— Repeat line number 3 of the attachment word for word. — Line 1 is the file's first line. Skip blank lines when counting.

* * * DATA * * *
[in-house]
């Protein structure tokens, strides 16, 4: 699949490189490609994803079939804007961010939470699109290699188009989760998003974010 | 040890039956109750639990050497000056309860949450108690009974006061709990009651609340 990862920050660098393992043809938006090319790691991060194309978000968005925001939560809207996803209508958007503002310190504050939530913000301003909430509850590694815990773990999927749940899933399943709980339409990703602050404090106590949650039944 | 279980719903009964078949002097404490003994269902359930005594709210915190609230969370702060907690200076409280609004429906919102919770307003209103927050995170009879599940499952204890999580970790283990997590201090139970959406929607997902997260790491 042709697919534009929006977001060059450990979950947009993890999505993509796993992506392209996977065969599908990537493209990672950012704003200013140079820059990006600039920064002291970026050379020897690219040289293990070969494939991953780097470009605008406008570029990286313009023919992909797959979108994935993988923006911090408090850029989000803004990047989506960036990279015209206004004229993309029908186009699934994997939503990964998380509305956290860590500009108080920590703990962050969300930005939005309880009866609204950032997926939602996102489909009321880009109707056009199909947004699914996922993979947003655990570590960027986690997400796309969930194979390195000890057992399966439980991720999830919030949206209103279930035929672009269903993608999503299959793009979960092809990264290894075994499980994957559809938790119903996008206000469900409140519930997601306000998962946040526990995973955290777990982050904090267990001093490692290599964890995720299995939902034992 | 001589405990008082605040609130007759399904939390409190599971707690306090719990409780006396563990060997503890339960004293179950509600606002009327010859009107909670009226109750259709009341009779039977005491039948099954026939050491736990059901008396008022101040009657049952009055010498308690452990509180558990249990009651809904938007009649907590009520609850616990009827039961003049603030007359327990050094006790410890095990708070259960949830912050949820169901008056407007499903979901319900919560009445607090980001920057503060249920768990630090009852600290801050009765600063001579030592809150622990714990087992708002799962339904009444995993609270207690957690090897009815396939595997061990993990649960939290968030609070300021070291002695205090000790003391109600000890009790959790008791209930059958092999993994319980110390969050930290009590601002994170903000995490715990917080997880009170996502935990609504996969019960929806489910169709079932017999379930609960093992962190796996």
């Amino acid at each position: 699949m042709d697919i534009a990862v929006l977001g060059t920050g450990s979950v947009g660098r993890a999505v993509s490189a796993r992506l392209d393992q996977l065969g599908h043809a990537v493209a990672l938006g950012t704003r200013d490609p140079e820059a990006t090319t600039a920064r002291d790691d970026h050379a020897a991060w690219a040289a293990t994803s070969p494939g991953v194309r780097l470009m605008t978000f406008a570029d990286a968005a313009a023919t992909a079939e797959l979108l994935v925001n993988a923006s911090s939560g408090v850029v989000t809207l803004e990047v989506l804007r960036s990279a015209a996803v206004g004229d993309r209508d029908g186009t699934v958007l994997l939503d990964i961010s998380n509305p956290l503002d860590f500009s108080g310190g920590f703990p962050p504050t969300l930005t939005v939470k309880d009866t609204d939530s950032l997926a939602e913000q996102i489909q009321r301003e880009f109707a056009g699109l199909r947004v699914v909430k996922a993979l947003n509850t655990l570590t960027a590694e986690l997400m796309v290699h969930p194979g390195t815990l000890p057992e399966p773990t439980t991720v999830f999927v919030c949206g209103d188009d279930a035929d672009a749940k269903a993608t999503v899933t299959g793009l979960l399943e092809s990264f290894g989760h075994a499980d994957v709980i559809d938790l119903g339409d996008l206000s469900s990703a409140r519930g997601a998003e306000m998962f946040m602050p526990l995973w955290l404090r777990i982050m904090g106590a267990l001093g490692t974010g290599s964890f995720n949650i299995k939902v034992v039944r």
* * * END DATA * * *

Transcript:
């Amino acid at each position: 699949m042709d697919i534009a990862v929006l977001g060059t920050g450990s979950v947009g660098r993890a999505v993509s490189a796993r992506l392209d393992q996977l065969g599908h043809a990537v493209a990672l938006g950012t704003r200013d490609p140079e820059a990006t090319t600039a920064r002291d790691d970026h050379a020897a991060w690219a040289a293990t994803s070969p494939g991953v194309r780097l470009m605008t978000f406008a570029d990286a968005a313009a023919t992909a079939e797959l979108l994935v925001n993988a923006s911090s939560g408090v850029v989000t809207l803004e990047v989506l804007r960036s990279a015209a996803v206004g004229d993309r209508d029908g186009t699934v958007l994997l939503d990964i961010s998380n509305p956290l503002d860590f500009s108080g310190g920590f703990p962050p504050t969300l930005t939005v939470k309880d009866t609204d939530s950032l997926a939602e913000q996102i489909q009321r301003e880009f109707a056009g699109l199909r947004v699914v909430k996922a993979l947003n509850t655990l570590t960027a590694e986690l997400m796309v290699h969930p194979g390195t815990l000890p057992e399966p773990t439980t991720v999830f999927v919030c949206g209103d188009d279930a035929d672009a749940k269903a993608t999503v899933t299959g793009l979960l399943e092809s990264f290894g989760h075994a499980d994957v709980i559809d938790l119903g339409d996008l206000s469900s990703a409140r519930g997601a998003e306000m998962f946040m602050p526990l995973w955290l404090r777990i982050m904090g106590a267990l001093g490692t974010g290599s964890f995720n949650i299995k939902v034992v039944r």